Three Poems By Geoffrey Nutter

by Mark Bibbins, Editor

Remember the Telephone Book

Remember the telephone book?
It once enjoyed pride of place
in many a kitchen, in many
a breakfast nook, huge, warped
and yellow, its spine out of joint,
thicker than the Pentateuch and Septuagint,
thicker than the Ramayana, vaguely
scrofulous and antiquated even after having been
just unwrapped from its cellophane sleeve.
You would reach for it, retrieve it
as one would pull something fully formed
from wet loam, heave it up on your knees
and it would flop open on your knees,
obscenely. In its white pages you could always find
the number for one Wolfgang Amadeus Mozart
or the street address for Clara Aufklarung;
there were blue pages for the offices
of governance in their domed enclosures;
and its yellow pages told us how to contact
the sellers of tiles, bricks, porcelain insulators,
and household crockery. And now? Well then. It seems
the telephone book has gone the way
of the top hat, the nosegay, the automat, the rules
for auction bridge, the Hobson Jobson
dictionary, and the plays of Richard
Brinsley Sheridan. Some printing concern,
likely in New Jersey, is printing them still,
at night in a hidden maze of districts,
in a factory powered by steam engine;
and a shadow courier service is bringing
them around to you; but who will have
the heavy, self-serious
telephone book? You can see them stacked
like yellow cinder blocks in lobbies,
clumped in a master-block by shrink wrap
beneath the dark mail slots, the useless
blue cucumbers of the night, green mummies
sleeping in the ice house of eternity. A few days
later, someone just as discreetly
takes them away to an as-yet undisclosed location.

Famous Androids

The Flute-player by M. Vaucanson
is one. The Chess-player by Kempelen
is also celebrated, that clock-work
visitant that stunned the Sun King’s court.
There was the miniature reaper
who swung his scythe in the field
beneath a walnut shell, and then
the Lightning Concubine, ablaze
with jewels and beauty, a mechanical
cat purring in her lap. It is
the Age of Enlightenment. In the aspen grove
where the wild strawberries grow
like a bundle of nerves in the gentle rain,
blushing in the penitential waters of the sun shower,
the ball-joint doll in petticoats is sitting
on a lichen-covered boulder. And on
the leafy ground where white-capped mushrooms
like small bells are growing all around
a brass alarm clock is ticking. New friends
come for angel visits, fireworks explode
above the reservoir and brilliant ferns
hang their bunting over crumbled fountains,
the girls are dressed like peasant girls
for lunar new year, the Day of Good Intentions
and the chiming of the Clock Symphony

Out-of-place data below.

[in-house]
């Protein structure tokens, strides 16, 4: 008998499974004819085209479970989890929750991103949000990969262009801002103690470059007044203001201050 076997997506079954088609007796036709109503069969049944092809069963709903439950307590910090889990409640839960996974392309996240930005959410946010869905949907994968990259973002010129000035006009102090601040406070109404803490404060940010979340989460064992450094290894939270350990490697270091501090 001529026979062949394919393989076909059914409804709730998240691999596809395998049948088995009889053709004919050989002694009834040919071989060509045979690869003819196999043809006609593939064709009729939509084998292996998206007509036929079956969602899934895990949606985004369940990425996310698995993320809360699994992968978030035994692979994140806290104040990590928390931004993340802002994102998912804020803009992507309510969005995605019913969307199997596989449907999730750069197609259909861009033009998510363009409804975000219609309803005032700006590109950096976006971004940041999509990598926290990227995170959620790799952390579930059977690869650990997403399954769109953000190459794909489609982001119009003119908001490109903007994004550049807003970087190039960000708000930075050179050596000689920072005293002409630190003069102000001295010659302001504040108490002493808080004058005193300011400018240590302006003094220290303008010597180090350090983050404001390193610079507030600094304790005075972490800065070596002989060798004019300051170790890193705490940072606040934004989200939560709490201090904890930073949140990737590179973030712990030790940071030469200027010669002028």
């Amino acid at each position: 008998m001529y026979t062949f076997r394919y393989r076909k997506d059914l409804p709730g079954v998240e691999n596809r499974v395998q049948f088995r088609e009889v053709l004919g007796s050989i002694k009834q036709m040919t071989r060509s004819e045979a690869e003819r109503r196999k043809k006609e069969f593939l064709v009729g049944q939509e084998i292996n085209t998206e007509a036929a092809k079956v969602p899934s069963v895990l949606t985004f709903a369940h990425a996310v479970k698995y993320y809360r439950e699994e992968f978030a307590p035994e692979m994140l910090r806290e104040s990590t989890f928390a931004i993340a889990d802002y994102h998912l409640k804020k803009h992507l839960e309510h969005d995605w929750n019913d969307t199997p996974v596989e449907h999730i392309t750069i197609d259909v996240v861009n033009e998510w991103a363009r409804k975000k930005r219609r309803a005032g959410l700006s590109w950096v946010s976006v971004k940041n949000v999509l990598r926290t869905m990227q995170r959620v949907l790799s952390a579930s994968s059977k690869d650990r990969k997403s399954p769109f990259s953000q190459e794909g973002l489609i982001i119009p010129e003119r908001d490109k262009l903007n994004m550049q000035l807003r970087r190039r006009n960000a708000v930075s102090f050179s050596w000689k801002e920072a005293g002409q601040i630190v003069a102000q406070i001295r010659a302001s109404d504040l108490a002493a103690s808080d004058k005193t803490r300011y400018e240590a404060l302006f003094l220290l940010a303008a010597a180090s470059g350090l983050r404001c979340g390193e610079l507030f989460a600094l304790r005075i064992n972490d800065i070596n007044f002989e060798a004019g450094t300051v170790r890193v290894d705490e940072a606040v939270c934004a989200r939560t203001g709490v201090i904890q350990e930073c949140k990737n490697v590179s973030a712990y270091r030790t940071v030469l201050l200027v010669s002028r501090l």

violet on brick house fronts and green shutters,
a mechanical rose opens on a gold-trimmed flag
spread across a marble-topped sarcophagus.
What time is it in the forest?

Samuel Pepys

I was reading Samuel Pepys’s Diary
on the train, and as I read I noticed
something: that I was sleeping
when he was sleeping, and waking
when he woke. And then too I found
that I was garbed in richest
suit of pearl, like Samuel Pepys,
and furthermore I found that when
Samuel Pepys lay beside his wife
abed til late into the morning
I too lay beside my espoused.
With tailors at work on the quarter-deck
cutting yellow cloth into the fashion
of a crown, he is dining on a lobster,
on dozens of little oysters, and on
partridges and sparrows, and marrow
bones in a dish, a dish of prawns
and cheese, a loin of veal, two dozen
larks, anchovies and a neat’s tongue…
and so am I. He sends for a cup of tea,
he hears a sermon, gets news of traitors
being quartered; you have rued
sly with wonder and dejection these daily
entries. While he is being garbed in his suit
of lavender and pearl, like some beautiful
creature of the sea, the berry-sized samples
of a man’s small life are ripening:
presents, rich fur, carpets, cloths of tissue,
and sea-horse teeth, perforce what makes up day.
Divide it from its essence like a tissue
of sparks above the black plums of fire.
You must echo your sad, real experiences
somehow, shards of a large glass globe
in the brown and fallen leaves. Samuel Pepys,
I know that, someday soon, you will read
the story of my life, as I read yours,
immersed in details. Monuments will rise then
from amaranth and stand again, be reinhabited
by phantoms, the fragrant spired leaves
that are touched and touched again
later by the same hand.

Geoffrey Nutter: “I’m originally from California. I live in NY (well, currently Iowa, but only temporarily and not for much longer) and teach poetry classes at NYU. My most recent book is Christopher Sunset, published by Wave Books in 2010.”

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